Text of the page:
Budapest, the capital of Hungary, offers a unique blend of old-world charm and modern urban life, promising an unforgettable experience for visitors. If you are visiting this alluring city for the first time, here are some tips to make the most of your visit.
The official currency is the Hungarian Forint (HUF). Although some places in touristy areas might accept euros, you will probably pay more in euros than you would in forints. Also carry forints for smaller purchases, or in places where cards aren’t accepted. We mainly used our credit cards.
Although Hungary is not as cheap as it used to be, it is still more affordable than many other European cities. From the three cities we visited, we found Vienna more expensive than Budapest and Bratislava less expensive.
Hungarian is the official language and is known for being challenging for foreigners to grasp. English is widely spoken, especially by younger generations. In case of a language barrier, Google Translate is your friend.
Hungary experiences a continental climate. Summers (June to August) are warm, with temperatures ranging between 25°C to 32°C, while winters can be cold, with temperatures often dropping below freezing. Spring and autumn are milder and can be an ideal time to visit to avoid the extreme temperatures and the tourist rush. We visited in August/September and the weather was pleasant.
Budapest has an efficient public transportation system comprising buses, trams, trains and a metro. Tickets are valid across all modes of transport but ensure that they are validated before boarding to avoid fines. See how to validate your tickets. Download the Budapest Go App and do it the paperless way.
Purchase a Budapest Card for unlimited travel on buses, trams, and metros. This card also gives you discounts at various attractions.
Hungary is bordered by 7 countries, namely, Austria, Slovakia, Croatia, Ukraine, Romania, Serbia and Slovenia. Train travel to neighbouring countries is easy. Go to The Man in Seat 61 to find the best way to book train travel anywhere in Europe. It helped us to find the best train deals when travelling to Bratislava. Slovakia and Vienna, Austria.
The 100E Airport Express bus is a direct connection between Budapest Ferenc Liszt International Airport and the city centre (Deák Ferenc tér). It's the most affordable to reach the city when you arrive and takes around 45 minutes. Just walk outside the airport and you will see the sign. We used it and it was easy, cheap, convenient and comfortable.
There is no Uber in Budapest. However, Bolt is available as an alternative to traditional taxis and often offers a more competitive rate. Download the app and set it up for convenient travel around the city. Although, we mainly used the public transport and the hop-on hop-off bus, we used Bolt when travelling with luggage to and from the railway stations.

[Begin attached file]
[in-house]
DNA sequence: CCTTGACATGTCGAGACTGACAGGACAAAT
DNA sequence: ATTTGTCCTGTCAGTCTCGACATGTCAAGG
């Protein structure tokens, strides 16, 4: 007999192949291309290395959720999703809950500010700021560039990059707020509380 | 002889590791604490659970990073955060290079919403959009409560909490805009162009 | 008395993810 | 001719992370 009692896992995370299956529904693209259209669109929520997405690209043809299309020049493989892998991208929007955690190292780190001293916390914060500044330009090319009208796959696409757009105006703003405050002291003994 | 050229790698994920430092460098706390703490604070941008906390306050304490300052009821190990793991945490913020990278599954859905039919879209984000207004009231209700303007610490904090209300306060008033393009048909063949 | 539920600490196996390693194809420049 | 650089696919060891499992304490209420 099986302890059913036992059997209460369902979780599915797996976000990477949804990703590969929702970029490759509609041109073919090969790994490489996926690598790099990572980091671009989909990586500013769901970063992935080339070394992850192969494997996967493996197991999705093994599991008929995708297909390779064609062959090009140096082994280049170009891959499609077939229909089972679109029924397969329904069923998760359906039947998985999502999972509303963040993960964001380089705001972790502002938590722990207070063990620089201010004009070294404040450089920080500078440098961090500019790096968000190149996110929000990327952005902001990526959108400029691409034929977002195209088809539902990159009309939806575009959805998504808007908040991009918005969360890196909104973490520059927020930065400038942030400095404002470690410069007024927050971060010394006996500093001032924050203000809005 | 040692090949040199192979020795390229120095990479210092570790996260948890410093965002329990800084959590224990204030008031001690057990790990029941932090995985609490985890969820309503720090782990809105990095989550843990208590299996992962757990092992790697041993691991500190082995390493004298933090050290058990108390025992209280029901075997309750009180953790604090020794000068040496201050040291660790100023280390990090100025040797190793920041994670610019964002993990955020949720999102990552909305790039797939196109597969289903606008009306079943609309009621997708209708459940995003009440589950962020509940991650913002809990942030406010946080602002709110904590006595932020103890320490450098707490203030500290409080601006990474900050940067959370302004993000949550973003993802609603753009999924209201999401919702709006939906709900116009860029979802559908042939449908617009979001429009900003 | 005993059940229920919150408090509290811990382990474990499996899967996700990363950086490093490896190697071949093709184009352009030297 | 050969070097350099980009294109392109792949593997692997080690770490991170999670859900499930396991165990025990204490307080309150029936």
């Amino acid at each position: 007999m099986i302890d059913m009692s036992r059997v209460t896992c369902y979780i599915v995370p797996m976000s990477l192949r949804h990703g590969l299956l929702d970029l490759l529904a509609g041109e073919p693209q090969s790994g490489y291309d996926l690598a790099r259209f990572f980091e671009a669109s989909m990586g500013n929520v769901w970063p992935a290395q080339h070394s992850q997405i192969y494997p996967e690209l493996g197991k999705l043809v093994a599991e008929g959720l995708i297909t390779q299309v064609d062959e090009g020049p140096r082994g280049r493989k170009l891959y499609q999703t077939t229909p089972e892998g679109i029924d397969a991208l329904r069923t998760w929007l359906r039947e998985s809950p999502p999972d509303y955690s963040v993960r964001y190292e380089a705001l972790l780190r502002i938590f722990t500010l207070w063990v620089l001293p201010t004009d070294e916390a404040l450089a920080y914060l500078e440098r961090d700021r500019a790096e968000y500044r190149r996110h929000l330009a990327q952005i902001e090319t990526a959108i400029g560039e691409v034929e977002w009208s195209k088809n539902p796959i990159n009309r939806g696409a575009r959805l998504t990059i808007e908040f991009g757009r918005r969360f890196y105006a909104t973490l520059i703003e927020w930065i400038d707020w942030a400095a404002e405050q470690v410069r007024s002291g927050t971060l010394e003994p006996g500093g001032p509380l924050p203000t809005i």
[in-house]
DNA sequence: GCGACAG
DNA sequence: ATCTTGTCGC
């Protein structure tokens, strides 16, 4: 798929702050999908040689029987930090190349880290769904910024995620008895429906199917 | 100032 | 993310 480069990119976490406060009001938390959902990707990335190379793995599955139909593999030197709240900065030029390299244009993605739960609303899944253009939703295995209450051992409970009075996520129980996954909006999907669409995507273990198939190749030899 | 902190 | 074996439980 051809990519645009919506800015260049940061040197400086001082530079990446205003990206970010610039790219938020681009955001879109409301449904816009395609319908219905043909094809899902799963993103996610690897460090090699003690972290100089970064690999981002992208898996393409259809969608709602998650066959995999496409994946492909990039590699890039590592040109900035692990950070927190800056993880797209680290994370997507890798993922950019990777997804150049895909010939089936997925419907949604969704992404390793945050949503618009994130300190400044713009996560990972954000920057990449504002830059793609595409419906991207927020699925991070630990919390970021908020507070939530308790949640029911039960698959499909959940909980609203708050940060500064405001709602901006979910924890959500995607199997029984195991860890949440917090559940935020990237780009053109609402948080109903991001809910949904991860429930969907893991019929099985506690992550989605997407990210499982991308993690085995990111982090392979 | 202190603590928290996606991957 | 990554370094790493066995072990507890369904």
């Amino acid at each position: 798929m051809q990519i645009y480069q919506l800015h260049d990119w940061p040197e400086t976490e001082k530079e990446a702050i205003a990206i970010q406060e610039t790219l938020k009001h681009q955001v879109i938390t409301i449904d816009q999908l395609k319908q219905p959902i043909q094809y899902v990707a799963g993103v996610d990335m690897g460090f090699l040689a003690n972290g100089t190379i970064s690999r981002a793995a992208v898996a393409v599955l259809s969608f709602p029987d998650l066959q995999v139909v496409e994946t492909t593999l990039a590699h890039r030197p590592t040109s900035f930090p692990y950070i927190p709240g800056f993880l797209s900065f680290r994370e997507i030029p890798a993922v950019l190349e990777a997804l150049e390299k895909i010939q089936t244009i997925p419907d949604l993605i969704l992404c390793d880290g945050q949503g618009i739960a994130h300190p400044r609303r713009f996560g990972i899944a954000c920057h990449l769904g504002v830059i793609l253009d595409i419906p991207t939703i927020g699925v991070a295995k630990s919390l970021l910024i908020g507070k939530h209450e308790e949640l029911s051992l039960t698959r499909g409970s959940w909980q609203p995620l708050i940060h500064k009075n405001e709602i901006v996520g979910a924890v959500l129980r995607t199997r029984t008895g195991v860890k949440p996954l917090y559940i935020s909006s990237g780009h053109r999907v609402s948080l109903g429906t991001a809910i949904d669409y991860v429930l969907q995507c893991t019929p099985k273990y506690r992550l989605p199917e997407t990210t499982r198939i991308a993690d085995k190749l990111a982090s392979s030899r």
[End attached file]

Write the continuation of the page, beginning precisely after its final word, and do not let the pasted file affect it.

If you need internet connectivity without local SIM hassles, use Airalo, an eSIM platform offering international internet packages. This way, you can have access to the internet as soon as you land. This is not specific to Hungary only. We travelled to 3 countries and it worked in all of them. Get $3 off your first purchase when you sign up here and use code SARA5435.
There are no direct flights to Budapest from South Africa but many of the big airlines will take you there via connecting flights. We flew via Qatar Airways.
If you are travelling on a passport that generally requires Schengen visas, you will need a Schengen visa. See how to apply for a Schengen visa from South Africa.
Budapest is divided by the Danube River into Buda and Pest. Buda is hilly and historical, home to the Castle District. Pest is the urban centre with bustling streets, shops and restaurants. Explore both sides. However, the Pest side of the city is better for tourists, and there is more to see there. If you want to stay in a central location close to iconic landmarks, then District V (Belváros & Lipótváros) is a good choice. However, this area tends to be more pricey.
Blaha Lujza Square is also a great choice as it is one of Budapest's major intersections and transit hubs making it easy to travel within the city. We stayed at Hotel Nemzeti Budapest - McGallery in this area. A former art gallery, it is located a block away from New York Café, opposite the tram and metro stops, and close to many shops and restaurants. Book the hotel here or see more accommodation options in Budapest here.
2-3 full days are recommended to visit all the main attractions. However, should you stay longer, you will be able to visit them at a more relaxed pace. You can also visit over 50 museums in the city or go on day trips to other Hungarian cities and neighbouring countries.
Budapest has a myriad of beautiful attractions. See the best things to do in Budapest.
Budapest's tap water is of high quality and is safe to drink. So, save money and reduce plastic waste by carrying a refillable bottle.
Hungary uses the European-style two-pin plug (Type C and Type F) similar to South Africa and the standard voltage is 230V. If your devices use a three-pin or other plug or aren't compatible with this voltage, you’ll need an adapter or converter.
In restaurants, it’s customary to leave a 10-15% tip. However, always check the bill as some establishments might include a service charge. Tipping is also customary for taxi drivers, tour guides, and hotel staff.
Hungary, especially Budapest, is generally safe for travellers. However, like in any other tourist destination, be cautious of pickpockets in crowded areas and keep an eye on your belongings.
If you are a frequent traveller to Europe, you might be familiar with Rick Steves' travel guides. He offers insightful tips, routes, and historical context for many European cities, including Budapest. Get your guide here.
Have you been there? Do you have any other tips for travelling to Budapest?
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